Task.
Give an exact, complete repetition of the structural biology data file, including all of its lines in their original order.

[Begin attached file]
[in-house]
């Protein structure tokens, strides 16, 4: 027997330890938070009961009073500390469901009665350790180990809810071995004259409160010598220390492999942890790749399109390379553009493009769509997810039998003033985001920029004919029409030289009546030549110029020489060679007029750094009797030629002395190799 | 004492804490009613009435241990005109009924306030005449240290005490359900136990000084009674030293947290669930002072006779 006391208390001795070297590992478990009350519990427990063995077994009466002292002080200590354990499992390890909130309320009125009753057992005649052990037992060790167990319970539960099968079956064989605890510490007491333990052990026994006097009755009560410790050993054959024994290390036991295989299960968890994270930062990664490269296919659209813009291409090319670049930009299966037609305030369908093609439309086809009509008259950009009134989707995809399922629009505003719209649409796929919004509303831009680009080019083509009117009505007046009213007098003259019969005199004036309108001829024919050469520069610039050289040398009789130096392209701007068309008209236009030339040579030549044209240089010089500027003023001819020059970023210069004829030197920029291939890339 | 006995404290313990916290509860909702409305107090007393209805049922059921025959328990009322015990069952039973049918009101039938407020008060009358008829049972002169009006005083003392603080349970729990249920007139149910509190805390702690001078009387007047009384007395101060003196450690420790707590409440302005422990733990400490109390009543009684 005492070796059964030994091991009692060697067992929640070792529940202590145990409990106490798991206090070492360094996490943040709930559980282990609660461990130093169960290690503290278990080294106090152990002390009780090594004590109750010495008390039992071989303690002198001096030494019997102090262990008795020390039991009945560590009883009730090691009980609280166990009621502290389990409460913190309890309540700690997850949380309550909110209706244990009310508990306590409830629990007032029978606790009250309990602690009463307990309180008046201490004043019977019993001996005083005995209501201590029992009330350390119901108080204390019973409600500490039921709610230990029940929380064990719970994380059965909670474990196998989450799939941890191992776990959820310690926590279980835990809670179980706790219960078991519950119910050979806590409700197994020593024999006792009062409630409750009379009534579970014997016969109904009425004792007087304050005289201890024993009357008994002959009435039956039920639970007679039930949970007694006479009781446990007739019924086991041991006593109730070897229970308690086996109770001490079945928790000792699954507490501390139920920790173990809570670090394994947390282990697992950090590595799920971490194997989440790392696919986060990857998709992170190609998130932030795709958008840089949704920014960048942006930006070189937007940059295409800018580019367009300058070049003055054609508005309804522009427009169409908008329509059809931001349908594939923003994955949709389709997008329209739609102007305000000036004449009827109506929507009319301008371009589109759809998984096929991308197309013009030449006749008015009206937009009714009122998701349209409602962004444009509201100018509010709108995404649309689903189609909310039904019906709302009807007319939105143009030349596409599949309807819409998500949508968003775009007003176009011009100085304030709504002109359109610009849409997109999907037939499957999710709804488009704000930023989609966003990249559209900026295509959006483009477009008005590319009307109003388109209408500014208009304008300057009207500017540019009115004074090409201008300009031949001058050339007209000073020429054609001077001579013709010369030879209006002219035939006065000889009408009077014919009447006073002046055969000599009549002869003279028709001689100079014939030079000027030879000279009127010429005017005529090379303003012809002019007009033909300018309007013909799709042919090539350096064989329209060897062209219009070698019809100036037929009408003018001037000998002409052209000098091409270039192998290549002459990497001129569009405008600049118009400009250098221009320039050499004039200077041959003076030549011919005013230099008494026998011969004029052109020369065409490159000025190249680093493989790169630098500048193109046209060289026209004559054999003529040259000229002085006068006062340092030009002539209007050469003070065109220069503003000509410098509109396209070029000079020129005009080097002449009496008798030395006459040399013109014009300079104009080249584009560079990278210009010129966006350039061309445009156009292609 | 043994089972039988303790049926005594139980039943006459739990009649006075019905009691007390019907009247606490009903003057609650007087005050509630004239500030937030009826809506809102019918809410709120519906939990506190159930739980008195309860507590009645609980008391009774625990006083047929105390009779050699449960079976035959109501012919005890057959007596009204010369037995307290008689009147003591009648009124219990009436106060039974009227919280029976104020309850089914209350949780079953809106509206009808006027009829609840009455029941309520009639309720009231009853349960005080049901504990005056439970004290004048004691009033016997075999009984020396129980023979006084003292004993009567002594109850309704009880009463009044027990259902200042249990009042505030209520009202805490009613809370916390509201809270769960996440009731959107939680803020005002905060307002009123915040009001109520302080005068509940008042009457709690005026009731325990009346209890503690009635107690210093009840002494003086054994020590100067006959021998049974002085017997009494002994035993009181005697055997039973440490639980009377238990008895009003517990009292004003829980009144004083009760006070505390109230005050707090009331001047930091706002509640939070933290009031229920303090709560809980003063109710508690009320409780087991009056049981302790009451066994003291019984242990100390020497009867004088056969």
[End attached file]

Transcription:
[in-house]
């Protein structure tokens, strides 16, 4: 027997330890938070009961009073500390469901009665350790180990809810071995004259409160010598220390492999942890790749399109390379553009493009769509997810039998003033985001920029004919029409030289009546030549110029020489060679007029750094009797030629002395190799 | 004492804490009613009435241990005109009924306030005449240290005490359900136990000084009674030293947290669930002072006779 006391208390001795070297590992478990009350519990427990063995077994009466002292002080200590354990499992390890909130309320009125009753057992005649052990037992060790167990319970539960099968079956064989605890510490007491333990052990026994006097009755009560410790050993054959024994290390036991295989299960968890994270930062990664490269296919659209813009291409090319670049930009299966037609305030369908093609439309086809009509008259950009009134989707995809399922629009505003719209649409796929919004509303831009680009080019083509009117009505007046009213007098003259019969005199004036309108001829024919050469520069610039050289040398009789130096392209701007068309008209236009030339040579030549044209240089010089500027003023001819020059970023210069004829030197920029291939890339 | 006995404290313990916290509860909702409305107090007393209805049922059921025959328990009322015990069952039973049918009101039938407020008060009358008829049972002169009006005083003392603080349970729990249920007139149910509190805390702690001078009387007047009384007395101060003196450690420790707590409440302005422990733990400490109390009543009684 005492070796059964030994091991009692060697067992929640070792529940202590145990409990106490798991206090070492360094996490943040709930559980282990609660461990130093169960290690503290278990080294106090152990002390009780090594004590109750010495008390039992071989303690002198001096030494019997102090262990008795020390039991009945560590009883009730090691009980609280166990009621502290389990409460913190309890309540700690997850949380309550909110209706244990009310508990306590409830629990007032029978606790009250309990602690009463307990309180008046201490004043019977019993001996005083005995209501201590029992009330350390119901108080204390019973409600500490039921709610230990029940929380064990719970994380059965909670474990196998989450799939941890191992776990959820310690926590279980835990809670179980706790219960078991519950119910050979806590409700197994020593024999006792009062409630409750009379009534579970014997016969109904009425004792007087304050005289201890024993009357008994002959009435039956039920639970007679039930949970007694006479009781446990007739019924086991041991006593109730070897229970308690086996109770001490079945928790000792699954507490501390139920920790173990809570670090394994947390282990697992950090590595799920971490194997989440790392696919986060990857998709992170190609998130932030795709958008840089949704920014960048942006930006070189937007940059295409800018580019367009300058070049003055054609508005309804522009427009169409908008329509059809931001349908594939923003994955949709389709997008329209739609102007305000000036004449009827109506929507009319301008371009589109759809998984096929991308197309013009030449006749008015009206937009009714009122998701349209409602962004444009509201100018509010709108995404649309689903189609909310039904019906709302009807007319939105143009030349596409599949309807819409998500949508968003775009007003176009011009100085304030709504002109359109610009849409997109999907037939499957999710709804488009704000930023989609966003990249559209900026295509959006483009477009008005590319009307109003388109209408500014208009304008300057009207500017540019009115004074090409201008300009031949001058050339007209000073020429054609001077001579013709010369030879209006002219035939006065000889009408009077014919009447006073002046055969000599009549002869003279028709001689100079014939030079000027030879000279009127010429005017005529090379303003012809002019007009033909300018309007013909799709042919090539350096064989329209060897062209219009070698019809100036037929009408003018001037000998002409052209000098091409270039192998290549002459990497001129569009405008600049118009400009250098221009320039050499004039200077041959003076030549011919005013230099008494026998011969004029052109020369065409490159000025190249680093493989790169630098500048193109046209060289026209004559054999003529040259000229002085006068006062340092030009002539209007050469003070065109220069503003000509410098509109396209070029000079020129005009080097002449009496008798030395006459040399013109014009300079104009080249584009560079990278210009010129966006350039061309445009156009292609 | 043994089972039988303790049926005594139980039943006459739990009649006075019905009691007390019907009247606490009903003057609650007087005050509630004239500030937030009826809506809102019918809410709120519906939990506190159930739980008195309860507590009645609980008391009774625990006083047929105390009779050699449960079976035959109501012919005890057959007596009204010369037995307290008689009147003591009648009124219990009436106060039974009227919280029976104020309850089914209350949780079953809106509206009808006027009829609840009455029941309520009639309720009231009853349960005080049901504990005056439970004290004048004691009033016997075999009984020396129980023979006084003292004993009567002594109850309704009880009463009044027990259902200042249990009042505030209520009202805490009613809370916390509201809270769960996440009731959107939680803020005002905060307002009123915040009001109520302080005068509940008042009457709690005026009731325990009346209890503690009635107690210093009840002494003086054994020590100067006959021998049974002085017997009494002994035993009181005697055997039973440490639980009377238990008895009003517990009292004003829980009144004083009760006070505390109230005050707090009331001047930091706002509640939070933290009031229920303090709560809980003063109710508690009320409780087991009056049981302790009451066994003291019984242990100390020497009867004088056969």